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Study: US Quietly Paid Families For Vaccine-Linked Autism Cases

LOS ANGELES (CBS) — Federal health officials may have only recently called autism a "national health emergency", but a new study released Wednesday showed the U.S. has been quietly compensating families with autism for nearly two decades.

The report from — a group that believes scientific evidence has linked autism to vaccinations - alleges that a fund set up by the U.S. government to compensate those injured by vaccines has paid out claims to dozens of families of autistic kids.

The study conducted by the Pace Environmental Law Review revealed that since the late 1980s, the National Vaccine Injury Compensation Program (NVICP) has paid money for 83 cases involving autism out of approximately 1,300 cases of vaccine injury that resulted in childhood brain injury.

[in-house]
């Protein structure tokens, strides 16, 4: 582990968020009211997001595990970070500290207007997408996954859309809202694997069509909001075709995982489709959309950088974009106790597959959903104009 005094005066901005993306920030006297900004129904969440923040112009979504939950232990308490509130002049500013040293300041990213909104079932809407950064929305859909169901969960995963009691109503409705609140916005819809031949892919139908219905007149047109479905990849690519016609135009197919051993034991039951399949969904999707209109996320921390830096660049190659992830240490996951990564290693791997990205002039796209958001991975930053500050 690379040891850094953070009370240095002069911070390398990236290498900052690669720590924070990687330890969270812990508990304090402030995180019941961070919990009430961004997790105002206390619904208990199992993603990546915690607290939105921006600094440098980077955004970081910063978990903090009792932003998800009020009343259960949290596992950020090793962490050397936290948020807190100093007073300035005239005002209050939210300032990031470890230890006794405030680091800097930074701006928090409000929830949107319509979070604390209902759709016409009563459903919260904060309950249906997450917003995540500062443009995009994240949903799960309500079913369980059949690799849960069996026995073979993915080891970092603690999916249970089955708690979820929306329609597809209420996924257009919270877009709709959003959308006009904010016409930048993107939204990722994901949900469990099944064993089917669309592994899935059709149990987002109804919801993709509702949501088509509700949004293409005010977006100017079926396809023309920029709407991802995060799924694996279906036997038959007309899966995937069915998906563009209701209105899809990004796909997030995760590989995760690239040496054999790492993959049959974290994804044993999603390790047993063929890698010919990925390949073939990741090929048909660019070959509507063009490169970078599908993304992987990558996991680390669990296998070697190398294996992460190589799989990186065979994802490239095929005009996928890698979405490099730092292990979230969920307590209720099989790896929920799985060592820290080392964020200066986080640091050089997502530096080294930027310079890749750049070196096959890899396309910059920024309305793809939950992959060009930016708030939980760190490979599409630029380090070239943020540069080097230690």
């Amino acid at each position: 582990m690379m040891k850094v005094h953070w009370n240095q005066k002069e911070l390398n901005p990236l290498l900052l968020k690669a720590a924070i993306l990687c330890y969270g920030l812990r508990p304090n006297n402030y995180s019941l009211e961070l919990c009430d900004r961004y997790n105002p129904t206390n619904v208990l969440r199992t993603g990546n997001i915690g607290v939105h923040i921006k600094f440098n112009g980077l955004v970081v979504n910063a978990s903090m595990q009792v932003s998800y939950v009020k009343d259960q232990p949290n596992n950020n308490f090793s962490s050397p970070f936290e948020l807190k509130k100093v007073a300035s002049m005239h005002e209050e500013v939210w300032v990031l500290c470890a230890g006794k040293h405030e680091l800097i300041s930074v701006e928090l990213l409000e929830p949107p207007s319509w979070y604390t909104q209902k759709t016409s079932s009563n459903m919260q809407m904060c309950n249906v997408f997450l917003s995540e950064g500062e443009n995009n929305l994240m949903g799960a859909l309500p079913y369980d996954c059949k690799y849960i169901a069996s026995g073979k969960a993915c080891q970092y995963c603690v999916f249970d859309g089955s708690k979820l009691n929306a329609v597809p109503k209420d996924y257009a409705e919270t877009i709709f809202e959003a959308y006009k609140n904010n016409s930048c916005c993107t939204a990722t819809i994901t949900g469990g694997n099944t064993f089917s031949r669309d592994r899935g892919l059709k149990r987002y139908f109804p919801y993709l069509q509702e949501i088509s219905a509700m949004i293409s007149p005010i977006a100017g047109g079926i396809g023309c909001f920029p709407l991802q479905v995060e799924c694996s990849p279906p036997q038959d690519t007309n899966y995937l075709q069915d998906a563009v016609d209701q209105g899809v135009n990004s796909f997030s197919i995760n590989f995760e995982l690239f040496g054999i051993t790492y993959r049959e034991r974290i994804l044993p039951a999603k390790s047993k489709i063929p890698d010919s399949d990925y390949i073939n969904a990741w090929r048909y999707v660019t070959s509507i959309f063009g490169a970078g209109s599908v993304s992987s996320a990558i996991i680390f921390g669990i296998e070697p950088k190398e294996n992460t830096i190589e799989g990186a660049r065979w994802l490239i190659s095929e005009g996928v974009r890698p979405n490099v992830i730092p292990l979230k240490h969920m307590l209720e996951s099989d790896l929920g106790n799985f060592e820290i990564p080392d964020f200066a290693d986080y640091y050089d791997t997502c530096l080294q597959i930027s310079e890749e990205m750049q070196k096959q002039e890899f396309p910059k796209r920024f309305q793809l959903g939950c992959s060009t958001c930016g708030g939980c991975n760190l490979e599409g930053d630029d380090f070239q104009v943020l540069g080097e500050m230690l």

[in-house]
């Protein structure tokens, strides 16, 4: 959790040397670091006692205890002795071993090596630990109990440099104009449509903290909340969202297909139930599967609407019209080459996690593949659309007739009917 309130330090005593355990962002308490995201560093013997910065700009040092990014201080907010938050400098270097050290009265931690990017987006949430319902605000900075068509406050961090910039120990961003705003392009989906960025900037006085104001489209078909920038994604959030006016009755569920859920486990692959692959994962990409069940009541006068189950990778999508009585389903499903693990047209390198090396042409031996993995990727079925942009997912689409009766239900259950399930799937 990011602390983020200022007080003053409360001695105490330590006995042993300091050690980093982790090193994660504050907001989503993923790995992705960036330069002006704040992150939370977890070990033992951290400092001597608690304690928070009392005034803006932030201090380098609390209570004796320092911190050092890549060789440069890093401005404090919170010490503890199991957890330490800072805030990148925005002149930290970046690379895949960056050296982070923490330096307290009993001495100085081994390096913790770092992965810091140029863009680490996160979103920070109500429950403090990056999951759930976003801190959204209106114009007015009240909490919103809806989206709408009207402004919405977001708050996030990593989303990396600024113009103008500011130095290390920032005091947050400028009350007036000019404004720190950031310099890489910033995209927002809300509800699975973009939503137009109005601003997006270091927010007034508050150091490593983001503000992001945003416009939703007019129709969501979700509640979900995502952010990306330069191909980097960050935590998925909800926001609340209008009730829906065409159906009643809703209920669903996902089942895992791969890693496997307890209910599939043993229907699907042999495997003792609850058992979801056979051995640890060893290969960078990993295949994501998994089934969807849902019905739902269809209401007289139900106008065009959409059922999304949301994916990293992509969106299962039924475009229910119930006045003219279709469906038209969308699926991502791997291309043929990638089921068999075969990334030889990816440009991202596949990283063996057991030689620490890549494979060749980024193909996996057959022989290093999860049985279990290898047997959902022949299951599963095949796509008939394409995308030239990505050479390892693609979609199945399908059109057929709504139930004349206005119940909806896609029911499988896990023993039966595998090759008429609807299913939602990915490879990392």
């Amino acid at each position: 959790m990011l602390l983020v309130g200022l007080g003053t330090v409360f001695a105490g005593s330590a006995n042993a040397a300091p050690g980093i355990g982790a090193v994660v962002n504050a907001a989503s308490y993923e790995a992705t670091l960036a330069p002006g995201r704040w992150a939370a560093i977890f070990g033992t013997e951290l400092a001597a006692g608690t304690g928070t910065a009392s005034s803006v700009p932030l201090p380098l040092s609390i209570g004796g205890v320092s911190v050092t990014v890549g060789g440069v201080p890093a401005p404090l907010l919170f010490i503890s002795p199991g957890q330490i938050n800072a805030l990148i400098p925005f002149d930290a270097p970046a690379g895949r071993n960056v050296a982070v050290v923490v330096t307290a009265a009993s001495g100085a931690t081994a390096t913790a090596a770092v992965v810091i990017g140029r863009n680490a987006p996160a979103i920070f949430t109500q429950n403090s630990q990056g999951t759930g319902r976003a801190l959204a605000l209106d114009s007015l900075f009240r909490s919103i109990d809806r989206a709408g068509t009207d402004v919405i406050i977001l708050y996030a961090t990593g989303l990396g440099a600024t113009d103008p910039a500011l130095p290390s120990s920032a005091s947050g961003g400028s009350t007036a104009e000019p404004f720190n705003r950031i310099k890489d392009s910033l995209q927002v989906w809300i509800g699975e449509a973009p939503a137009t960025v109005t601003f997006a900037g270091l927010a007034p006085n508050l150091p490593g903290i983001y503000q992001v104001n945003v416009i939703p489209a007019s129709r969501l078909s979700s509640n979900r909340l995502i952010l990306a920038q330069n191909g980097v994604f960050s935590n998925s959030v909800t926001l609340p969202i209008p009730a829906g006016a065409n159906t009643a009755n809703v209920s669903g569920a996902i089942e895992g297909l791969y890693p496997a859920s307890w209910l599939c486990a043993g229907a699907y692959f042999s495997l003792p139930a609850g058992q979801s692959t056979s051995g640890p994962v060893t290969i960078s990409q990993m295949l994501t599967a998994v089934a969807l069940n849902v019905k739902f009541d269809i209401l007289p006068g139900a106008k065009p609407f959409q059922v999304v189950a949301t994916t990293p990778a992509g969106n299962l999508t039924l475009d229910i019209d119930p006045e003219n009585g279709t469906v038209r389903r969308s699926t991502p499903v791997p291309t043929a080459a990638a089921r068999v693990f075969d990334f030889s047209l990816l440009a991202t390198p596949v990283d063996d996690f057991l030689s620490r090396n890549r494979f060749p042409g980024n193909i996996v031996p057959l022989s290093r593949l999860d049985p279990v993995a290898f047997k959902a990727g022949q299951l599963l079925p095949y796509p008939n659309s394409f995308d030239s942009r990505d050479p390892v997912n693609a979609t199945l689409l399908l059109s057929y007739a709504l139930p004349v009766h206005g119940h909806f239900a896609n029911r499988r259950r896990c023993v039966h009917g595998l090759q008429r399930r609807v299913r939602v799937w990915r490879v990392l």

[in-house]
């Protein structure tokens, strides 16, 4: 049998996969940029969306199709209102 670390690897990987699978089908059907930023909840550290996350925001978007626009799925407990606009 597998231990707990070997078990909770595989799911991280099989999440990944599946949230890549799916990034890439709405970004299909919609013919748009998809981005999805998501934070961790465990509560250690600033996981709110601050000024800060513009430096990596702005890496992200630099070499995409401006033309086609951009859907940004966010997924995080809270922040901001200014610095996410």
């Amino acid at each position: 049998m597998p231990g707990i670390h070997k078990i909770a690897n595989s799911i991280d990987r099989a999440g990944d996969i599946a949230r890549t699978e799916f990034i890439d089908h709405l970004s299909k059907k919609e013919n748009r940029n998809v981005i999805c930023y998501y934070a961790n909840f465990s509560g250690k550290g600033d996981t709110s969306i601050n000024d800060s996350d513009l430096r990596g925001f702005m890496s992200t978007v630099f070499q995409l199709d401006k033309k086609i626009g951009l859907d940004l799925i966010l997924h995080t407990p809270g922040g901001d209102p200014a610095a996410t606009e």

In that same time period, federal officials have maintained that autism — which now affects an estimated one in 110 individuals — is still "rare" and has publicly conceded to only one vaccine-induced autism case involving nine-year-old Hannah Poling.

But Dr. Elizabeth Evans, a pediatrician and specialist with Northridge Hospital Medical Center, told KFWB 980's Maggie McKay she disputes the study's findings.


"The important thing for the American public to know is that the Vaccine Injury Compensation Program is very unique," said Evans. "It is in no way related to a court case or something in a court of law."

"There is no proof that an injury has been caused by a vaccine," she added.

The study's authors stand behind the findings and warn they are only "the tip of the iceberg."

Currently, there are over 5,000 vaccine court cases pending that claim autism as a result of vaccine injury.

(©2010 CBS Local Media, a division of CBS Radio Inc. All Rights Reserved. This material may not be published, broadcast, rewritten, or redistributed. Wire services contributed to this report.)

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